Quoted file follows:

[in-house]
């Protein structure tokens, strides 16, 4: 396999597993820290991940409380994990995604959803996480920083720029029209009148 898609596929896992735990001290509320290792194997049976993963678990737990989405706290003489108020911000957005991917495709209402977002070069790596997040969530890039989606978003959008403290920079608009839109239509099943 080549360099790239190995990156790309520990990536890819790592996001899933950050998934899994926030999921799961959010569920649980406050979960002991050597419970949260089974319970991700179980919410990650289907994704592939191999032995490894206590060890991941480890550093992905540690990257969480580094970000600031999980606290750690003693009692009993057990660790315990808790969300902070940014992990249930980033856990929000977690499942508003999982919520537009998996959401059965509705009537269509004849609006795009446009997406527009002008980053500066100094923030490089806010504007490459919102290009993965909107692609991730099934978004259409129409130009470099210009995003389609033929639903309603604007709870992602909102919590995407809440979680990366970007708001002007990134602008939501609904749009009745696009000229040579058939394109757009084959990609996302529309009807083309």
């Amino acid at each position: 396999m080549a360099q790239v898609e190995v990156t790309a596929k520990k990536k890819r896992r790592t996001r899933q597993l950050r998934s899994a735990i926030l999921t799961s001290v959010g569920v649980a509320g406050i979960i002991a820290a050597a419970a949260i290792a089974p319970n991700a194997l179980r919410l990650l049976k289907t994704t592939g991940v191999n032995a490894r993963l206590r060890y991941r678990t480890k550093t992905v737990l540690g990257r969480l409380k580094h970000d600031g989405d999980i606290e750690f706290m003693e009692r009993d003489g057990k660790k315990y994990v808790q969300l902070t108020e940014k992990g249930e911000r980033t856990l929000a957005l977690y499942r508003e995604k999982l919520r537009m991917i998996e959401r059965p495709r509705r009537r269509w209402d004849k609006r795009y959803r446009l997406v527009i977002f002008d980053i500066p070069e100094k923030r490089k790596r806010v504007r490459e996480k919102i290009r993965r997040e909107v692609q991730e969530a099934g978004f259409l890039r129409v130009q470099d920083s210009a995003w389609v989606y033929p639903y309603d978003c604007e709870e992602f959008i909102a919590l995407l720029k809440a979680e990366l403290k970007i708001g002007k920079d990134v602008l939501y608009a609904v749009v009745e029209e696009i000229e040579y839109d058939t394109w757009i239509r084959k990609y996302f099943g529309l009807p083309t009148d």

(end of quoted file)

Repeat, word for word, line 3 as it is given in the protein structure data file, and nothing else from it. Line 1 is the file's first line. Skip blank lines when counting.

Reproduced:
């Amino acid at each position: 396999m080549a360099q790239v898609e190995v990156t790309a596929k520990k990536k890819r896992r790592t996001r899933q597993l950050r998934s899994a735990i926030l999921t799961s001290v959010g569920v649980a509320g406050i979960i002991a820290a050597a419970a949260i290792a089974p319970n991700a194997l179980r919410l990650l049976k289907t994704t592939g991940v191999n032995a490894r993963l206590r060890y991941r678990t480890k550093t992905v737990l540690g990257r969480l409380k580094h970000d600031g989405d999980i606290e750690f706290m003693e009692r009993d003489g057990k660790k315990y994990v808790q969300l902070t108020e940014k992990g249930e911000r980033t856990l929000a957005l977690y499942r508003e995604k999982l919520r537009m991917i998996e959401r059965p495709r509705r009537r269509w209402d004849k609006r795009y959803r446009l997406v527009i977002f002008d980053i500066p070069e100094k923030r490089k790596r806010v504007r490459e996480k919102i290009r993965r997040e909107v692609q991730e969530a099934g978004f259409l890039r129409v130009q470099d920083s210009a995003w389609v989606y033929p639903y309603d978003c604007e709870e992602f959008i909102a919590l995407l720029k809440a979680e990366l403290k970007i708001g002007k920079d990134v602008l939501y608009a609904v749009v009745e029209e696009i000229e040579y839109d058939t394109w757009i239509r084959k990609y996302f099943g529309l009807p083309t009148d």